And I'm possibly going to be adding more if I think of anything. I'd like to make this one big extravaganza of a party! And I think for some of you the biggest perk of all would be that if I get funded for this, I'll be able to focus enough time and energy into writing RISING FROM ASHES that I'll be able to publish it as soon as early January! So, check it out, share it with your friends and all the other various animals and inanimate objects I mention on the video! Consider donating. And remember it's just started. It'll be up there until the end of September... BUT, only one of each of the manuscript perks is available!
Sunday, July 28, 2013
- Plot: Plot = story. Something has to happen. And if you hope to have any chance of keeping any readers, that something should probably be interesting. A family of four sitting and watching TV or anybody’s daily routine where nothing out of the ordinary or nothing that causes the character any tension happens does not designate a plot. Some kind of tension is necessary, be it mysterious tension, romantic tension, daily life tension, horrific tension, etc. All good fiction that keeps readers reading requires some kind of tension to pull them along. And the character has to work toward resolving that tension in order to give a plot its most basic foundation.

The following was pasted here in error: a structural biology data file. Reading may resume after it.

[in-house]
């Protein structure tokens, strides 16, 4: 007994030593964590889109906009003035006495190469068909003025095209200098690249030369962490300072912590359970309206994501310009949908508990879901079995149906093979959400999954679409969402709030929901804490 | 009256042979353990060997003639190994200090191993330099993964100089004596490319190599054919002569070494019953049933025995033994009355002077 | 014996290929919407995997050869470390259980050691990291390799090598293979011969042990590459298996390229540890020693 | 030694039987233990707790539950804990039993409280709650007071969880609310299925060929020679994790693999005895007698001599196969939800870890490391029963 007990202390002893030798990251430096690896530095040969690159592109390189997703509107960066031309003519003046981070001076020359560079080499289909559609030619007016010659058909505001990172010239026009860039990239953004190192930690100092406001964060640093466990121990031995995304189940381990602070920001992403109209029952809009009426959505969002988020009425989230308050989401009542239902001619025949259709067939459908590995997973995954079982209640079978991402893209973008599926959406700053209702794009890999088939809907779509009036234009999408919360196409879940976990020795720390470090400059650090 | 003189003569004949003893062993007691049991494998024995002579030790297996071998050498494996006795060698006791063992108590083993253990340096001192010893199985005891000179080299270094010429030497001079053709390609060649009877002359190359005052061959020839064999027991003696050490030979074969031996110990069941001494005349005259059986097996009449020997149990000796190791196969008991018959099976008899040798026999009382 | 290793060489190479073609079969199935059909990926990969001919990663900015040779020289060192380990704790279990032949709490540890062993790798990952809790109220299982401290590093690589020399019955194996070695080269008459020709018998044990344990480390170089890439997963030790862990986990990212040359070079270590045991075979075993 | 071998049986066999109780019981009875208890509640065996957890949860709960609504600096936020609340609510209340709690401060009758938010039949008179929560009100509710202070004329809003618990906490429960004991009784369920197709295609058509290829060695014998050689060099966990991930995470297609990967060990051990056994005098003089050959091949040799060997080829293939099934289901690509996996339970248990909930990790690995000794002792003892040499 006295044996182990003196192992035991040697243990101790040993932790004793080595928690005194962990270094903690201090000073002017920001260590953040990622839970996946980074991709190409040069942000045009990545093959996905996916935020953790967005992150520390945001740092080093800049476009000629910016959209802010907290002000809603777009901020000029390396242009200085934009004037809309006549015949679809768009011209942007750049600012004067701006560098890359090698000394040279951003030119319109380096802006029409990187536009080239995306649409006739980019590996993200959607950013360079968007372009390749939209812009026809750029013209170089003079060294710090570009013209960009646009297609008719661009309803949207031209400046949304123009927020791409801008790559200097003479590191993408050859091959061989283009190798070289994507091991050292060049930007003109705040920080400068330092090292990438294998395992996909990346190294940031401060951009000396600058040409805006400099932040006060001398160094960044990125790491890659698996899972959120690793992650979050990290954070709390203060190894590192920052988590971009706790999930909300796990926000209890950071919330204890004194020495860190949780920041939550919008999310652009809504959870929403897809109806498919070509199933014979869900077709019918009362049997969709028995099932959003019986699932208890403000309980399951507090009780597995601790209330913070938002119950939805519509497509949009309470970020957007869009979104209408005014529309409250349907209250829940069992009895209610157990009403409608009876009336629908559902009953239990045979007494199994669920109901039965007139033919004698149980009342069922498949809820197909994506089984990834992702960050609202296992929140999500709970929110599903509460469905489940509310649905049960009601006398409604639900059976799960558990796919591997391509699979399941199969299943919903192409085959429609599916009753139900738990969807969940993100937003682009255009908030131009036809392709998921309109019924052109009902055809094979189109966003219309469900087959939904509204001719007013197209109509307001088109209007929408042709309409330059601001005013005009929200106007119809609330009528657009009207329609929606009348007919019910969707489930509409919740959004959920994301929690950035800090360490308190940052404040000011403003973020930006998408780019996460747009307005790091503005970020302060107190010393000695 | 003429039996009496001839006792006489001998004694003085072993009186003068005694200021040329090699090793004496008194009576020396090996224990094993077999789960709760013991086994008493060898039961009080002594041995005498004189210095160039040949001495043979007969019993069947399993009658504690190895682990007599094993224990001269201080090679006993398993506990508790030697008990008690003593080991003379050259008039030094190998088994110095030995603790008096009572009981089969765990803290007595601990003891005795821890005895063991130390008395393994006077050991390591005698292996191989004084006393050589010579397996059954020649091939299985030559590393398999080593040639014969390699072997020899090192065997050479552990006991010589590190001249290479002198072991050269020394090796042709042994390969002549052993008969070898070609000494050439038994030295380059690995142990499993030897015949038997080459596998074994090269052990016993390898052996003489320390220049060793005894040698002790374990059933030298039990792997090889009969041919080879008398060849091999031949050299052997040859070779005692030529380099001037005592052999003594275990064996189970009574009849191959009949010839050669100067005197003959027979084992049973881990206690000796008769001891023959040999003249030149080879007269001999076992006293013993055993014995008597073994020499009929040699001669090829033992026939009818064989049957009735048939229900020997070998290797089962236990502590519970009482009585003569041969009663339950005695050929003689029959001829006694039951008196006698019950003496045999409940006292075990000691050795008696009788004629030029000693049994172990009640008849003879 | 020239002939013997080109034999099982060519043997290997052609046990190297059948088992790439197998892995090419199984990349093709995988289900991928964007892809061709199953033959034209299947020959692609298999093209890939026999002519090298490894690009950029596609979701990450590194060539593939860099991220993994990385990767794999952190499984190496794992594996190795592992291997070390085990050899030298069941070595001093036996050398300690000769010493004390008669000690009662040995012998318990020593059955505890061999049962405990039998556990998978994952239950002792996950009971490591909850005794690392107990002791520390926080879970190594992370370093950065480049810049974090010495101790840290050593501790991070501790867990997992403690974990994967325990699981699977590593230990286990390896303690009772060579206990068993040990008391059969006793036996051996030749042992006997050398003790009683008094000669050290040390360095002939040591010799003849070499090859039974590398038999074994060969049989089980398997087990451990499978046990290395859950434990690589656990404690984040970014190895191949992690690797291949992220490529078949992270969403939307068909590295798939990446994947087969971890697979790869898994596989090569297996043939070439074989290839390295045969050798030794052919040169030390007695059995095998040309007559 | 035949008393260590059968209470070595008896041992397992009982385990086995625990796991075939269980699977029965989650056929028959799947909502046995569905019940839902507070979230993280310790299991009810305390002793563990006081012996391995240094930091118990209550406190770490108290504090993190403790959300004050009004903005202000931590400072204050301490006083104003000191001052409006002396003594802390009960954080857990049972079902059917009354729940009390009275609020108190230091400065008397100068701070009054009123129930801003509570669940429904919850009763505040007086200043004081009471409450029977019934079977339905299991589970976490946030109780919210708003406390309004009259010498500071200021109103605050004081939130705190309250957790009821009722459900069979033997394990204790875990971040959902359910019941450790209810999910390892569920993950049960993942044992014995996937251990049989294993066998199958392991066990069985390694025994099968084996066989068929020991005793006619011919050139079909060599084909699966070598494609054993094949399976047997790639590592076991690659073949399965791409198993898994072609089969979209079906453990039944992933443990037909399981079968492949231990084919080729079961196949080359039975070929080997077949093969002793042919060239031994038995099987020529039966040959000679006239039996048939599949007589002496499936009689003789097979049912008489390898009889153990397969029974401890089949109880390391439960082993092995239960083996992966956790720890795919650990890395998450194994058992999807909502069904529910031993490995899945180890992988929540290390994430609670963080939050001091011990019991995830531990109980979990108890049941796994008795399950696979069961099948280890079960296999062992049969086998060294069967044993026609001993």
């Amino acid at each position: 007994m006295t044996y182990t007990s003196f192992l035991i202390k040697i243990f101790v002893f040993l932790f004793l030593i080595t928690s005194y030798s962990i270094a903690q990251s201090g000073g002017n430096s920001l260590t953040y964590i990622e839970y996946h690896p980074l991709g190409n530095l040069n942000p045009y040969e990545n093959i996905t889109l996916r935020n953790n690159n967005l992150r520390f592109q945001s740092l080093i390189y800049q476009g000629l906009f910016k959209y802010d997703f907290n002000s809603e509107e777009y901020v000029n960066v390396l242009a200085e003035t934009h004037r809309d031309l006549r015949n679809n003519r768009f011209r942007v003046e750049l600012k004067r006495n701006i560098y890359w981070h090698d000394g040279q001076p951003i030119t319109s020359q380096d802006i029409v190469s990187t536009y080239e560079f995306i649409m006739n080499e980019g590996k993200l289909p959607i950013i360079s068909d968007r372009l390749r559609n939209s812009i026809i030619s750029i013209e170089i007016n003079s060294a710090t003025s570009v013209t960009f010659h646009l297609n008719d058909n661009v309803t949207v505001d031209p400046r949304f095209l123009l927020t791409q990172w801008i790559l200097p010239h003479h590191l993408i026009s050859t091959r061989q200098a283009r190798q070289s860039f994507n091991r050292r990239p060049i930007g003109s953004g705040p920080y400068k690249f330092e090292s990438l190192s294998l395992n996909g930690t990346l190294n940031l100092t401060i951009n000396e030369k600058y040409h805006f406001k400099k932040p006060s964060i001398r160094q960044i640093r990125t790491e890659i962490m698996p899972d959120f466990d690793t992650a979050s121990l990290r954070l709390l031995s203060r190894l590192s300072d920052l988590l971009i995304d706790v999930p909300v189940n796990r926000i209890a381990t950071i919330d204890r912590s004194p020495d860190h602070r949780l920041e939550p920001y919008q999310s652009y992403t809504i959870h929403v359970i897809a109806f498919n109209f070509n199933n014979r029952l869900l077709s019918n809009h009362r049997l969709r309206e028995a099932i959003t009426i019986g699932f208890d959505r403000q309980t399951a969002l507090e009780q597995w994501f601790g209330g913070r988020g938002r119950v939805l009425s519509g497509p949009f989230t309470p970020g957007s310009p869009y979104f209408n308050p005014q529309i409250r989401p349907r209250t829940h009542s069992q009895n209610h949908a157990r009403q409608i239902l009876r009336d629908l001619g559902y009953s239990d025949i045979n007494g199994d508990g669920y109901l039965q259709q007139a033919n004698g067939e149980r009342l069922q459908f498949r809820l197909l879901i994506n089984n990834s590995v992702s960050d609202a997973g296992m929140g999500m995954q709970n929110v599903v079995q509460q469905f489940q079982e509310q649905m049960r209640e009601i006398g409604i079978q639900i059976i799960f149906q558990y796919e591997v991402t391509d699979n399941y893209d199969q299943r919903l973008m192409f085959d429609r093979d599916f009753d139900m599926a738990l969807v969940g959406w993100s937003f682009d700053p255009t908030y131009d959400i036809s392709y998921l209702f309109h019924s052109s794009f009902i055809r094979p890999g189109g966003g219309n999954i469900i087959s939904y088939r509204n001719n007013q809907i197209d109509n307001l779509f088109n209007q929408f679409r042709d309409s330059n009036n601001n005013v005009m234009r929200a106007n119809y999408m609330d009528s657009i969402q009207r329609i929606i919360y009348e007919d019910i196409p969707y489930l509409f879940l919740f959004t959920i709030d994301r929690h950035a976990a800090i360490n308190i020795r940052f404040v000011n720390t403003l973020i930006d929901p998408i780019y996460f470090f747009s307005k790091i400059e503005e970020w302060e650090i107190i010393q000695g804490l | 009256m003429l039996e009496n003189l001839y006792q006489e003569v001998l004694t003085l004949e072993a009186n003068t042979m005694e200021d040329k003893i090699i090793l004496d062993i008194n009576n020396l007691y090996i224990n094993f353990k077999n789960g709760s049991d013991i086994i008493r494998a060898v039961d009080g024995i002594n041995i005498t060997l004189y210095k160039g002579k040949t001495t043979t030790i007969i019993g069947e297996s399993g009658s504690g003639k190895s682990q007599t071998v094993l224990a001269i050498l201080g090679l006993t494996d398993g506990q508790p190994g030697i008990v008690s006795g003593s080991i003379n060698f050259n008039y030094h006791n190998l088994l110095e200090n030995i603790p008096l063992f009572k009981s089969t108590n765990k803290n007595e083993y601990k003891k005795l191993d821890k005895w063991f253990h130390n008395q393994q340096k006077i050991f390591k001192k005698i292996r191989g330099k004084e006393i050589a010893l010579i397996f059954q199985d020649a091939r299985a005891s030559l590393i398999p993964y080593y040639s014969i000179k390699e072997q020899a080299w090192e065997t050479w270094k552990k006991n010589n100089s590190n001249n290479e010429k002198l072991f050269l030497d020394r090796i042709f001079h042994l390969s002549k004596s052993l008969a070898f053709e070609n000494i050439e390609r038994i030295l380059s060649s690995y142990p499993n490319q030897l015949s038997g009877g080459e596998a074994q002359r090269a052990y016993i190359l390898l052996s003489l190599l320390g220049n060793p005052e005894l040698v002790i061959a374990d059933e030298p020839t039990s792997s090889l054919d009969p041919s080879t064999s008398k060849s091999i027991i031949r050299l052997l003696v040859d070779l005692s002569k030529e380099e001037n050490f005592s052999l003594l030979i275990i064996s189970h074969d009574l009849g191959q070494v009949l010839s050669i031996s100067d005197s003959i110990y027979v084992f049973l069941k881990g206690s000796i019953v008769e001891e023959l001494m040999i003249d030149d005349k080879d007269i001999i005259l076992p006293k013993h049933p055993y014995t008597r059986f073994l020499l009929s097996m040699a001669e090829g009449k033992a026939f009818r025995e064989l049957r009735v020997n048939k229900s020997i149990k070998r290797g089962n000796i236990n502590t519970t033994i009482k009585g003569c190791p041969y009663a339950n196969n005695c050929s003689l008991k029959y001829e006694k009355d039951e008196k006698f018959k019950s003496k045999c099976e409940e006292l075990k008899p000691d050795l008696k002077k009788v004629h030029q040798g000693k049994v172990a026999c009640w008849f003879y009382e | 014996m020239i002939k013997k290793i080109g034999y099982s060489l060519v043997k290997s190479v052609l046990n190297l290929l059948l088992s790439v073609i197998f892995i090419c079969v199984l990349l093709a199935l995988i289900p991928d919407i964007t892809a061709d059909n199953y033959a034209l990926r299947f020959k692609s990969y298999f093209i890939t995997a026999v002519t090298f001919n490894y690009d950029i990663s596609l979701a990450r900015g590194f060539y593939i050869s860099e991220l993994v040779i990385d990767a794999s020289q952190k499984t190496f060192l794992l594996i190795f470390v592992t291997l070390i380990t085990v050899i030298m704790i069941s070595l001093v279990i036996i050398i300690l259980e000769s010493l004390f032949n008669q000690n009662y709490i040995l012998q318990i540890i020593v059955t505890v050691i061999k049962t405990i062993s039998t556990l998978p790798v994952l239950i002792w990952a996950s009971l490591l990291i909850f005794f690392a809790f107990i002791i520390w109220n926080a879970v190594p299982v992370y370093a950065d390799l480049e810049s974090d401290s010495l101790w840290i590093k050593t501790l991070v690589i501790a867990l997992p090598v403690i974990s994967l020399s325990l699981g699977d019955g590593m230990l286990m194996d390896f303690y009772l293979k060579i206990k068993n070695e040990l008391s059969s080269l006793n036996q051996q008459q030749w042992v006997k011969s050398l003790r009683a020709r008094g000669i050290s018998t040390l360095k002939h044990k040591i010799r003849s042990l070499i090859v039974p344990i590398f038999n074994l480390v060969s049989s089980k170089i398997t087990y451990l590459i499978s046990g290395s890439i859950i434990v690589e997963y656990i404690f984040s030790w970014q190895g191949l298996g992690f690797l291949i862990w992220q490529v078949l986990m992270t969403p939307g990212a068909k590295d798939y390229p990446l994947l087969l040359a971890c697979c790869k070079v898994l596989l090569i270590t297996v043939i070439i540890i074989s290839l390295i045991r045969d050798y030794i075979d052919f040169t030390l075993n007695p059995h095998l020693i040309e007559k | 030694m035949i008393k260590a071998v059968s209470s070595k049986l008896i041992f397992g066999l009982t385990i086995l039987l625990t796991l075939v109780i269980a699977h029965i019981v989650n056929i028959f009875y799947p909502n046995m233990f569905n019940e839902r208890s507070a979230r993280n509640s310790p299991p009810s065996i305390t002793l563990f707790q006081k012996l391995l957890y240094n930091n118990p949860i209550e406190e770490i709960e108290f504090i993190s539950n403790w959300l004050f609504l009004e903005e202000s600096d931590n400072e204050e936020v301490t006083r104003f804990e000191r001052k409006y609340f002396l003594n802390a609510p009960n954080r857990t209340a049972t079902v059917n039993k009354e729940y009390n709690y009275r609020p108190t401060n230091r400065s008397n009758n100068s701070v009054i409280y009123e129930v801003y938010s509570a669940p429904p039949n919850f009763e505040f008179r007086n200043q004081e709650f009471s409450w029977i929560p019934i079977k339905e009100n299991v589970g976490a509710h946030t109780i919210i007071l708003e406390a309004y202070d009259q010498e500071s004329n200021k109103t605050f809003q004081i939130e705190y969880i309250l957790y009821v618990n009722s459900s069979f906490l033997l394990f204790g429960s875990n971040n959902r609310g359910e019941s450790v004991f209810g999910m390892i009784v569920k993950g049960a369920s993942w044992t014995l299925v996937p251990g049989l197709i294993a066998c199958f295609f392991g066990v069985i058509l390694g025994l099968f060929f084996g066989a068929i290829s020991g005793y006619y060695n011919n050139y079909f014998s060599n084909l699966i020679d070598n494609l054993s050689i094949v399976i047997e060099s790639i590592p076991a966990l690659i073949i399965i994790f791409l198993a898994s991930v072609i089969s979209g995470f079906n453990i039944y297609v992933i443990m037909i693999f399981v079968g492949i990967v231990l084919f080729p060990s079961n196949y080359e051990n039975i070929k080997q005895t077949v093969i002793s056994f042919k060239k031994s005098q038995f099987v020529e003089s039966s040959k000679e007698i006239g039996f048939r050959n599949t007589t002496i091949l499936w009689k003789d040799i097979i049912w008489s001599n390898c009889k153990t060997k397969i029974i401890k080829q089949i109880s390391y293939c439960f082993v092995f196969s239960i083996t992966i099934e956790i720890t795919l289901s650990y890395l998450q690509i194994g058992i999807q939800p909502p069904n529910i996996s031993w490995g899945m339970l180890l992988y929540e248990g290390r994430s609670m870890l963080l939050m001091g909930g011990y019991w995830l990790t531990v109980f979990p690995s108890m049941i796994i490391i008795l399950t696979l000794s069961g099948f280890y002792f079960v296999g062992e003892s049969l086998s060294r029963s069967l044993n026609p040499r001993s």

- Prose: Well written, clean, inviting, and readable prose (or writing). I suppose you could say “well written” speaks for itself, but I’d be inclined to disagree. It takes some writers years to learn modern techniques of good writing. And there are a lot of reasons for this.
1. Not everyone agrees on what is good writing. Styles are often different. So while there may be a predominant mainstream when it comes to what sells popular fiction, that example no more simplifies defining good writing than popular cinema simplifies defining good film-making. Tastes vary.